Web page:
New poll spotlights Texans’ day-to-day concerns
On Texas Independence Day, we give the Legislature a roadmap to support Texans and the concerns central to their daily lives.
At Texas 2036, we’re taking today — Texas Independence Day — to celebrate the 30 million Texans going about their daily lives, contributing in ways large and small to the ongoing miracle known as Texas.
With that in mind, we’ve chosen today to release the second set of results from our Texas Voter Poll, gauging voters’ thoughts on both the affordability and accessibility of services key to their day-to-day lives and on the need for rigor in the public education curriculum.
- Seven in 10 voters said most working Texas parents lack access to affordable childcare options.
- More than nine in 10 voters said they were at least a little concerned about the affordability of housing in Texas.
- More than three in four voters would allow advanced practice nurses to provide more primary care in areas without enough primary care physicians.
- Currently, 224 of Texas’ 254 counties are classified as primary care shortage areas, meaning that there are not enough doctors available to meet the needs of the population.
Voters also strongly back maintaining rigor in the public education curriculum.
- Nearly three in four voters favored requiring schools to use instructional materials that have been reviewed by the state and shown to be higher quality.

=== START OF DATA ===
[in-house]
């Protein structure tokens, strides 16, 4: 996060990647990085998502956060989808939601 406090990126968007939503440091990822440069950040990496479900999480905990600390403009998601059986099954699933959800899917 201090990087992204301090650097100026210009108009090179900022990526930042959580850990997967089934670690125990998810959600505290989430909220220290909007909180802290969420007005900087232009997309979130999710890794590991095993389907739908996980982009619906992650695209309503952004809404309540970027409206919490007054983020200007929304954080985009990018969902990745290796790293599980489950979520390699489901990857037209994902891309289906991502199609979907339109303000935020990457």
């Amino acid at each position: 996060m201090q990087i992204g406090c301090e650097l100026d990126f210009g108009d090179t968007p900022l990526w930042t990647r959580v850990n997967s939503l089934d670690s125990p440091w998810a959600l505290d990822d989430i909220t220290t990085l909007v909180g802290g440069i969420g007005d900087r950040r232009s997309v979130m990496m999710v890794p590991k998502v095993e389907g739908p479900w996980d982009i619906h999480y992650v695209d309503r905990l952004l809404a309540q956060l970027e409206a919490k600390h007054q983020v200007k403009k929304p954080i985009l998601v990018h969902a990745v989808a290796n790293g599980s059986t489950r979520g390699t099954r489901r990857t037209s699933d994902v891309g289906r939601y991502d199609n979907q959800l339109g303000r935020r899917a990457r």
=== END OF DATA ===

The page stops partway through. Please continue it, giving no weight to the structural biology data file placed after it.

- A recent analysis by the Texas Education Agency found that only 19% of surveyed reading assignments in Texas elementary schools were on grade level.
- Close to seven in 10 voters were against eliminating standardized testing of U.S. history.
With voters on the record about these issues of daily concern and where they would like to see future investments of their tax dollars, our poll demonstrates that lawmakers have a clear roadmap for taking real steps to improve the day-to-day life of Texans. Currently, 65% of Texas voters said the state government was doing either an excellent, good or fair job in solving problems and serving the needs of its residents.
“You can’t solve a problem that you don’t diagnose fairly and accurately,” said Margaret Spellings, president and CEO of Texas 2036. “Our hope is that citizens, lawmakers, partners and colleagues use this survey of our fellow Texans as a way to spur dialogue and inform decisions that affect all Texans.”
And in a not surprising view of how Texans look at how we solve problems, they look to everyone to step up to the plate — from business leaders to elected officials to regular people — showing that it will take everyone to achieve success in the future.
Three in 10 Texas voters thought regular people can do the best to improve Texas. That was more than the 26% of voters who thought state government officials were best positioned to improve Texas and the 18% who believed local government officials were best positioned to advance the state.
“Surveys like the Texas Voter Poll are vital to us as a data-based organization,” said A.J. Rodriguez, executive vice president of Texas 2036. “The results of this survey should galvanize the building of a coalition this year to insist the public sector act proactively to address the state’s most pressing challenges and opportunities.”